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The practice of choice

Publication
Article
dvm360dvm360 March 2023
Volume 54
Issue 3
Pages: 30

Using workplace culture to attract and retain top talent

freeslab / stock.adobe.com

freeslab / stock.adobe.com

It’s no mystery that practices today are short-handed. We were facing a recruitment crisis even before the pandemic, and today the situation is tougher than ever. There simply are not enough trained people to fill DVM, RVT, and other professional roles, and it will take years for the industry to catch up. The struggle is real. However, you as an owner have the power to determine how it plays out in your hospital.

I’ve had the privilege of working with hundreds of practice owners around the country, hearing first-hand about their experiences with today’s labor market. Although things are difficult everywhere, they vary greatly by practice. For some, nonstop ads—and even high recruiter fees—turn up few viable candidates. Others routinely hear from applicants eager to interview. What makes these hospitals succeed when others struggle?

The practice of choice

In any community, a few practices will attract the best talent because they are visibly the strongest in the area. My peers and I call this the “practice of choice.” Becoming that practice in your area comes down to culture and communications.

Culture: more than a mission statement

Practice culture has become a buzzword. Yet from what I’ve observed, it’s not clear that culture, despite being endlessly discussed, is really well understood. Culture refers to the shared values, beliefs, and behaviors that shape the way a practice operates and how clients, patients, doctors, and staff interact. A culture centered around the well-being of both the animals and the employees can foster effective collaboration. A culture that promotes communication, community, and growth can make the practice more attractive to potential recruits.

Culture isn’t just the mission statement you post on the wall of your office. It emerges from the behavior of all the people involved. You can’t choose not to have a culture; you can only choose whether you’re going to shape it or let it default into dysfunction.

If you’re not confident that you have a strong culture:

  • Gather your team to identify the cultural values you want to embody.
  • Discuss how you can put those values into action.
  • Agree to operate this way going forward.
  • Align behaviors with identified culture.

If you can create that great culture, you’ll not only improve the lives of your team but will have embarked on the road to being the practice of choice. That’s only the first step.

Communicating your culture

It would be wonderful if simply having a great culture were enough to attract all the recruits you need. Sadly, that’s not the case. It takes another key step: an effective communications strategy.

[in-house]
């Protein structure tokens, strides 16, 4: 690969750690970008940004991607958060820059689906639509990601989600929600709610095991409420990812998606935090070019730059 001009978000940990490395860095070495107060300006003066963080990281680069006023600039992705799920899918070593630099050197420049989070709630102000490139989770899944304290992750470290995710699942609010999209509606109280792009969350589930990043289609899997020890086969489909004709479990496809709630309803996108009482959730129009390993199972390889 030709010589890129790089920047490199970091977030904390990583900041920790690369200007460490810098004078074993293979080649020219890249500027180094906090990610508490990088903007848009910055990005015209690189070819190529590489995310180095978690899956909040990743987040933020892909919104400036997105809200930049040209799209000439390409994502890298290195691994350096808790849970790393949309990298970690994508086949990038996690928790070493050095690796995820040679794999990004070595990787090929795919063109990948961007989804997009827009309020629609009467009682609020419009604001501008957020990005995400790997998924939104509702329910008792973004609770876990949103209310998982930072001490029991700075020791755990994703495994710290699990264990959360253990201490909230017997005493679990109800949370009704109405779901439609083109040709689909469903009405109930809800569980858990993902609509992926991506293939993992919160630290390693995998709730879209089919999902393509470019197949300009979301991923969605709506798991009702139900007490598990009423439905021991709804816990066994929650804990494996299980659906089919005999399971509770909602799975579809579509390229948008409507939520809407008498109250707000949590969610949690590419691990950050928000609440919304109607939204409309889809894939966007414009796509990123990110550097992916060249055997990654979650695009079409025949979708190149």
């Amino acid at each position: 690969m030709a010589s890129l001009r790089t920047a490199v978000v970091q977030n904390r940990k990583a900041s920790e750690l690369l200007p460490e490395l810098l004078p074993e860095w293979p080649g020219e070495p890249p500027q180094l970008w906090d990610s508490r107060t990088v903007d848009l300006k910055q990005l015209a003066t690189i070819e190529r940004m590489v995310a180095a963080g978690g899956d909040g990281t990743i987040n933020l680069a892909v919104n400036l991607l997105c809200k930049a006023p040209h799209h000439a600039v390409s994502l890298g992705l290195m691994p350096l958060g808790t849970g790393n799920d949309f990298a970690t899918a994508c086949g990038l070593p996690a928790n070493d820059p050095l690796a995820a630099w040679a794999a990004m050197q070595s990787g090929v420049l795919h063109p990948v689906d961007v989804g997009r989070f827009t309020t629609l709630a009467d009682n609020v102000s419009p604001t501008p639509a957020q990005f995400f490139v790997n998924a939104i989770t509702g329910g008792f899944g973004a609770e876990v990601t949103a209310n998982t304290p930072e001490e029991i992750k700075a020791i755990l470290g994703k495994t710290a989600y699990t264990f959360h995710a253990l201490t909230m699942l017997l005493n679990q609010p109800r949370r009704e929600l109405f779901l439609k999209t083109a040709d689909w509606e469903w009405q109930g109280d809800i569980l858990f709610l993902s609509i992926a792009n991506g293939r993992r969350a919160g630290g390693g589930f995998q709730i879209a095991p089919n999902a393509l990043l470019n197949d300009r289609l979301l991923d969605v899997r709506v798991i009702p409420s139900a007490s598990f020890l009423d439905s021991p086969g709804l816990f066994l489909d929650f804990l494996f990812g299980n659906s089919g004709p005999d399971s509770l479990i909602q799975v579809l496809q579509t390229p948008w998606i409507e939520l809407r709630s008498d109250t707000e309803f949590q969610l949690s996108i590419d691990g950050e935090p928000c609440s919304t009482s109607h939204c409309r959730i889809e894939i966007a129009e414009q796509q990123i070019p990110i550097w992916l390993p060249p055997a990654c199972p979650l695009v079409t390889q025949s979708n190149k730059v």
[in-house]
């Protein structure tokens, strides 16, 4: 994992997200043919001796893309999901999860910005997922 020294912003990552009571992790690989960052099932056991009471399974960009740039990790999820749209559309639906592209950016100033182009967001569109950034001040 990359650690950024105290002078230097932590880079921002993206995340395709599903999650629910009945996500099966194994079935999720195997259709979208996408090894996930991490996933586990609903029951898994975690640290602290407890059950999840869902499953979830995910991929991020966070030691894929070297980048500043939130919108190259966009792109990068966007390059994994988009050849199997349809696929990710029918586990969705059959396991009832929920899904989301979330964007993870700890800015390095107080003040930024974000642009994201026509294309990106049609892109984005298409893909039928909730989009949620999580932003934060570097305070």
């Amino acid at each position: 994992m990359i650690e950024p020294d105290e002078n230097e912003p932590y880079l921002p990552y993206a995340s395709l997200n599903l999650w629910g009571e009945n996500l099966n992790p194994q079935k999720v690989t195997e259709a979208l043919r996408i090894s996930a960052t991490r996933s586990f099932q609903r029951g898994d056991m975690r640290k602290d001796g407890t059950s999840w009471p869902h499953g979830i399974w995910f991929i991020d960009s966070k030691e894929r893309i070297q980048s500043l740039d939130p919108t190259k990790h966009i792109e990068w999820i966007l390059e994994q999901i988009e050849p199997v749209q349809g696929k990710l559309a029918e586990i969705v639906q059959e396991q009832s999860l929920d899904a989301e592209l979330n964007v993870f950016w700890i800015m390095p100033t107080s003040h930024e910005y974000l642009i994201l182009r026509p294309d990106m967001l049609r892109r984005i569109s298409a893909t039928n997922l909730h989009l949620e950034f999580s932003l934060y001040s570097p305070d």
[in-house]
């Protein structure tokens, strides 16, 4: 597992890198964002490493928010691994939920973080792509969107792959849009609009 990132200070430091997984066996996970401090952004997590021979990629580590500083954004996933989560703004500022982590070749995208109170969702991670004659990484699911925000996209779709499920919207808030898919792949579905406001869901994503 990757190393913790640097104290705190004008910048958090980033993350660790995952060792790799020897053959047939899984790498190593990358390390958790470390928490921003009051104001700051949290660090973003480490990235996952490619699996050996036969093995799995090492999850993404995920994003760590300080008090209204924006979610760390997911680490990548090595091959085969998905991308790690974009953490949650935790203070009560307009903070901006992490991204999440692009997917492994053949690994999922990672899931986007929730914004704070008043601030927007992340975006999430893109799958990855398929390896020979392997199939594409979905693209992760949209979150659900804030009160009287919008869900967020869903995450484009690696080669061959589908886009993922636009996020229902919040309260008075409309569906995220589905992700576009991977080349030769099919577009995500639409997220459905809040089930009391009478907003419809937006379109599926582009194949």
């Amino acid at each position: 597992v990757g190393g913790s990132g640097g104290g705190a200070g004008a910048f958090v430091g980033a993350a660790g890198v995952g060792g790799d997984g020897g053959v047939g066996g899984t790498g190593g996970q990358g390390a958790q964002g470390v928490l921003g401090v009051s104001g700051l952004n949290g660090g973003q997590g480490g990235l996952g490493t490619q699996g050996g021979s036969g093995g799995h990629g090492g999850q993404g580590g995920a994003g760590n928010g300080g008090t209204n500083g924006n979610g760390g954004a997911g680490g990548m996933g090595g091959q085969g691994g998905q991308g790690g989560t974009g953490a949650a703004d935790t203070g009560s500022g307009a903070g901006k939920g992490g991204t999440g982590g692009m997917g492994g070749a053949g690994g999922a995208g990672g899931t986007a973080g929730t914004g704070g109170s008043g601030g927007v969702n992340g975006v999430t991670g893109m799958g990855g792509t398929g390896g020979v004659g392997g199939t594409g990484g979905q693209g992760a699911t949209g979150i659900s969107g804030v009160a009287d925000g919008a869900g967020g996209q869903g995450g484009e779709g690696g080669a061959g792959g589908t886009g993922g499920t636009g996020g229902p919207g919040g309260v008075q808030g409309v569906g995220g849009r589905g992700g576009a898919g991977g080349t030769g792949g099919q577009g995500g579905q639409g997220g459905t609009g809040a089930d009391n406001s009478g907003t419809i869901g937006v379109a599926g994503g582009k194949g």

Great marketing will not make up for a lousy culture. But once you’ve achieved one, you need to spread the word. First, it’s vital to understand how potential recruits find practices these days. This has changed drastically during my 25-plus years as a practice owner. Today, associates, technicians, and other staff do their research online. They have nearly unlimited options and can assess many practices before applying, without ever leaving the couch. How job seekers evaluate a practice is not all that different from how clients look for a new veterinarian:

  • They google veterinary practices in their city or in one to which they plan to relocate.
  • They check out the Facebook and Instagram pages of the practices they’ve identified.
  • They visit practice websites, read their careers pages, their owners’ bios and those of DVMs and other staff, and the content pages that reflect how they practice medicine.
  • They read reviews to see whether the practice is reputable and takes great care of patients and clients.

You can buy ads or hire a recruiter, but before candidates schedule an interview, they will still do all of the above. If they don’t like what they see, you’ll never hear from them. So the right digital strategy makes all the difference. It’s not just about having a visually appealing website, although that’s part of it. You also must ensure that your website and social media illustrate your culture with real images and video. It’s also vital that the story isn’t being told only by the practice owner. Videos from happy doctors and staff sharing experiences are far more effective.

Bringing it together

By creating a great culture, and letting the world know about it through your digital presence, you’ll be in a position to become the practice of choice in your community. It will be a while before recruitment becomes easy, if it ever does. But until then, owners that take these steps will have the best chance to attract and retain the quality people it takes to run a successful practice.

Michele Drake, DVM, is the owner of The Drake Center for Veterinary Care in Encinitas, California—a 10-doctor, 55-employee hospital. She has served on committees and advisory boards for the University of California, American Animal Hospital Association, Novartis, and more. Drake completed her DVM at the University of Missouri and founded The Drake Center in 1992. She also serves as the chief veterinary officer for GeniusVets. Drake can be reached via email at: michele@geniusvets.com.

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